“Microsoft is working on the only scalable solution, one that will run seamlessly on the Azure cloud, and be much more immune to errors. The truth is that not all qubits are equal; most are inherently unstable and susceptible to error-creating noise from the environment. Our approach uses topological qubits specifically for their higher accuracy, lower cost and ability to perform long enough to solve complex real-world problems.”

Microsoft is the only major company attempting to build topological qubits, which aims to significantly reduce any interference at a subatomic level that might affect the machine. With this approach, the computational qubits will be “corrected” by the other qubits.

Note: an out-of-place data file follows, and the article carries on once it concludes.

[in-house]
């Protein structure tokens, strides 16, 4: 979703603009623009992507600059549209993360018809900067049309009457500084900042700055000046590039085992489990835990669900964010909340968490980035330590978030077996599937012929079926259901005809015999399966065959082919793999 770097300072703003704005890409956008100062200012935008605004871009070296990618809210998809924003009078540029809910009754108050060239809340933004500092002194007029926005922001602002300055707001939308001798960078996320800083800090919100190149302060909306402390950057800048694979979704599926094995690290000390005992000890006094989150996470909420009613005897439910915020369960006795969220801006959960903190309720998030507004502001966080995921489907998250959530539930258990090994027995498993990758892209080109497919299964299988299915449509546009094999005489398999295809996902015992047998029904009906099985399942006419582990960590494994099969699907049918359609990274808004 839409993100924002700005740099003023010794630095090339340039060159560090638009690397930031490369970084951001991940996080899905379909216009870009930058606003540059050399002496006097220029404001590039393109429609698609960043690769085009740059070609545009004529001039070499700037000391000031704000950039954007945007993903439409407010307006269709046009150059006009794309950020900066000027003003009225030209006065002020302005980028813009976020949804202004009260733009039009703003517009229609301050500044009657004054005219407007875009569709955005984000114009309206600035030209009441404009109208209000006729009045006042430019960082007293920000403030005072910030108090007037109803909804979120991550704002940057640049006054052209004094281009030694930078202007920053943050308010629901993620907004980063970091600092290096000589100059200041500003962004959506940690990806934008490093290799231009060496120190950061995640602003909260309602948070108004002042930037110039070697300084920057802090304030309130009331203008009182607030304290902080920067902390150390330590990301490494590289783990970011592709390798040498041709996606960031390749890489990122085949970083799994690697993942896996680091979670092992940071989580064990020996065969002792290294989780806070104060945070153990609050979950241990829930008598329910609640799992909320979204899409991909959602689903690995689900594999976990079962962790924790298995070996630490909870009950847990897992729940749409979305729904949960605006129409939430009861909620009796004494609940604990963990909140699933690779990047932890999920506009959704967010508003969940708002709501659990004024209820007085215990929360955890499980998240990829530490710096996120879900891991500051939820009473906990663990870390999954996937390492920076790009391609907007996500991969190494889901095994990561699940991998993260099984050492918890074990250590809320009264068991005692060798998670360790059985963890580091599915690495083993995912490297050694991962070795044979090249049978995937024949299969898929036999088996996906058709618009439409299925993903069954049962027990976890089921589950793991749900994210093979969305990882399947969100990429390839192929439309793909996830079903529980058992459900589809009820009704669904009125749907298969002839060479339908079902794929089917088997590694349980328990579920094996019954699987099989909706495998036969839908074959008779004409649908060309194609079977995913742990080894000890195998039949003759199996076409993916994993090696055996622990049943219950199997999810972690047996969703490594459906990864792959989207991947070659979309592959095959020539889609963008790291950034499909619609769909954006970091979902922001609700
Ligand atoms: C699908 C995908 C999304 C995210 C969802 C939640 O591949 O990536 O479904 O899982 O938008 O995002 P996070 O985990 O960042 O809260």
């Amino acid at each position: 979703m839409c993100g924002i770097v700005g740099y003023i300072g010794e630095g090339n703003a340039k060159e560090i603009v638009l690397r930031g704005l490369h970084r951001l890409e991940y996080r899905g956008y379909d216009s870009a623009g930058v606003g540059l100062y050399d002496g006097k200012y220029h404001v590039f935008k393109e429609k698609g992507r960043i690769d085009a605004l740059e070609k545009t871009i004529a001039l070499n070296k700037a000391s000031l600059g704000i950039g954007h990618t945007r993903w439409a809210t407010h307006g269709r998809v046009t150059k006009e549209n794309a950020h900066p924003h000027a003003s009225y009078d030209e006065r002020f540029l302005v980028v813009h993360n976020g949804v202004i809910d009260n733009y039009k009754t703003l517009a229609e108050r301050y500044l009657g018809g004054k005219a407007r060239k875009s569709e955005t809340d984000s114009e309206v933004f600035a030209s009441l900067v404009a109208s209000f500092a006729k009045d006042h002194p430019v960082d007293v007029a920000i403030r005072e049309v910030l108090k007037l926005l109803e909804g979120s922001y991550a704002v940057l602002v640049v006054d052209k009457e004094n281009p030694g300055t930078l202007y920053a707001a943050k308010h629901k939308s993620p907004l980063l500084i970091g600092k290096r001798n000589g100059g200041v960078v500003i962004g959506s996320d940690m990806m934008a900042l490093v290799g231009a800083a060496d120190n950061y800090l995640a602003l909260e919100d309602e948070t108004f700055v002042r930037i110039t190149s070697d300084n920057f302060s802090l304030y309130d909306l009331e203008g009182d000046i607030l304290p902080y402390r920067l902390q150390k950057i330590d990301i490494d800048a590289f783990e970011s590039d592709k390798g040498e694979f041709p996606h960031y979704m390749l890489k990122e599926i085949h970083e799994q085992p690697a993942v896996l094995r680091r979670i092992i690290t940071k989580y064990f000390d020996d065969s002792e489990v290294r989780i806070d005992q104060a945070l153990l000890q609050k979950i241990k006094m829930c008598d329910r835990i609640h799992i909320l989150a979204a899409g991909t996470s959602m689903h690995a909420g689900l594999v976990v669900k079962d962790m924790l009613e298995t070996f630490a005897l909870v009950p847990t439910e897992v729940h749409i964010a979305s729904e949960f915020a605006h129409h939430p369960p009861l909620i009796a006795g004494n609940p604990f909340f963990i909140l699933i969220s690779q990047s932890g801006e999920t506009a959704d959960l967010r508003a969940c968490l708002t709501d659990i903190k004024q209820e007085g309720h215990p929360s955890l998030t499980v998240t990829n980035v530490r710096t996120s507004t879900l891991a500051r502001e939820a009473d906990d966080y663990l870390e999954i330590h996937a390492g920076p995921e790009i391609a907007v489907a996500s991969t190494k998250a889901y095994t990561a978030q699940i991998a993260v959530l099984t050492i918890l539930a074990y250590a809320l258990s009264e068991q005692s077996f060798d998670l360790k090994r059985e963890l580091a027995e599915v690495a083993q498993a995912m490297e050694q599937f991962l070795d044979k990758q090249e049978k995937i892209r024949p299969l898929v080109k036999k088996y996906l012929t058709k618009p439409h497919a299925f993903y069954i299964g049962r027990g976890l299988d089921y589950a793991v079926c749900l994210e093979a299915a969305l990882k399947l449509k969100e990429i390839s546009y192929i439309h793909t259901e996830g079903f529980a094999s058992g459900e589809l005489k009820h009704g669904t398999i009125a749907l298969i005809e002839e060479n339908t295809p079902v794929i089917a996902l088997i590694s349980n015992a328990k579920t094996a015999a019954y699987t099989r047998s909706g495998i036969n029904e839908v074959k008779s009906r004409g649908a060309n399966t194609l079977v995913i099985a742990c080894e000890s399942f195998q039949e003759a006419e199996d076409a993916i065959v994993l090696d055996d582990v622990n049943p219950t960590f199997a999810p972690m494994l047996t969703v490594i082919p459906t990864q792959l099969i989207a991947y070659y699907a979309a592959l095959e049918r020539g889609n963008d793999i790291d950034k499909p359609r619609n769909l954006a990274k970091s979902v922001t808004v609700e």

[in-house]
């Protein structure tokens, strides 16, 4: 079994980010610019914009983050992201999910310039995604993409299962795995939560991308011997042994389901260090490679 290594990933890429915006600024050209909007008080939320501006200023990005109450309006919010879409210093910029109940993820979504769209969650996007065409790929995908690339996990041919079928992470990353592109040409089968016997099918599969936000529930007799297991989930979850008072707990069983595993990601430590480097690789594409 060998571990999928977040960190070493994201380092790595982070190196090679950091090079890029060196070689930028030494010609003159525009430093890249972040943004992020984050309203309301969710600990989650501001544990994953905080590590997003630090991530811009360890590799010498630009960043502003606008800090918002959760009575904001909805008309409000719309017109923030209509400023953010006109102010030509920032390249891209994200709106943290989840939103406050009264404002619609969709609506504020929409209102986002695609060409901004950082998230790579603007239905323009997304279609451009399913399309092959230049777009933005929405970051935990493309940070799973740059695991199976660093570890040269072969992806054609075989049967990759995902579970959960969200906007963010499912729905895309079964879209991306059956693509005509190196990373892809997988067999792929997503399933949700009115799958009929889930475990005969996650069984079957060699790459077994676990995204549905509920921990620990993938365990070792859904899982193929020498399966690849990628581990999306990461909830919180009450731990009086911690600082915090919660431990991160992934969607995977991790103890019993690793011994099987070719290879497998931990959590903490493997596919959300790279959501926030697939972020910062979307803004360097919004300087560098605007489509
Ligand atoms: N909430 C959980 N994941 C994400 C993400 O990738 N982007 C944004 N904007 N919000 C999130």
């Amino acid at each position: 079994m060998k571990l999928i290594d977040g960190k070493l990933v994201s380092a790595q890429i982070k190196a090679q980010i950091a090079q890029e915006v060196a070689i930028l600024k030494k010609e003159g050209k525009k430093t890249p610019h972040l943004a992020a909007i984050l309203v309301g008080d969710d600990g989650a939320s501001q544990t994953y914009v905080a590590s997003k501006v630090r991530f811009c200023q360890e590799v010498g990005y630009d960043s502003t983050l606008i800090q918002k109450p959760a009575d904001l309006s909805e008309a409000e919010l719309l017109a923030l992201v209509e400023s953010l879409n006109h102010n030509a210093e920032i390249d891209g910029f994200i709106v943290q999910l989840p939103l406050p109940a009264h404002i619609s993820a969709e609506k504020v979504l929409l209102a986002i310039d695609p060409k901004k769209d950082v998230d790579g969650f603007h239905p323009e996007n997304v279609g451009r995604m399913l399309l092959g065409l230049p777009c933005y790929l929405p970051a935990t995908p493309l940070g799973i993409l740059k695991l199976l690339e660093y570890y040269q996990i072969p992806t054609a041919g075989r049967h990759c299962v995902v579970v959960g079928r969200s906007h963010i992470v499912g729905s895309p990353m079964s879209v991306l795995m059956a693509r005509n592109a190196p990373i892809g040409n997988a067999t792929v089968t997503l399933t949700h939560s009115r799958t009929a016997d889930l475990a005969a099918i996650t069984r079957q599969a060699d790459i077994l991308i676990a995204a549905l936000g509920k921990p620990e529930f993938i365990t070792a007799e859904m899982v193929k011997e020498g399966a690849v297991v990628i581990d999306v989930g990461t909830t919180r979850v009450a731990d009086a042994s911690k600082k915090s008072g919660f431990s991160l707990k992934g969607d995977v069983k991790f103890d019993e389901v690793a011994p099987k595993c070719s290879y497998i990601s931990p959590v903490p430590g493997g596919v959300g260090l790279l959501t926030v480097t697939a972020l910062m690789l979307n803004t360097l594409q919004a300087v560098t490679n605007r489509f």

“When we run systems, there are trade-offs in power, because they have to be very cold. However, we get higher compute capabilities,” said Love, who started studying quantum computing in the late-1990s.

Last year, Microsoft released a Quantum Development Kit, which includes its Q# programming language for people who want to start writing applications for a quantum computer. These can be tested in Microsoft’s online simulator. Q# is designed for developers who are keen to learn how to program on these machines whether or not they are experts in the field of quantum physics.

“We have released the Quantum Development Kit so developers can learn to program a quantum computer and join us on this journey,” Love added.

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Microsoft Teams mobile app matures, but interoperability lags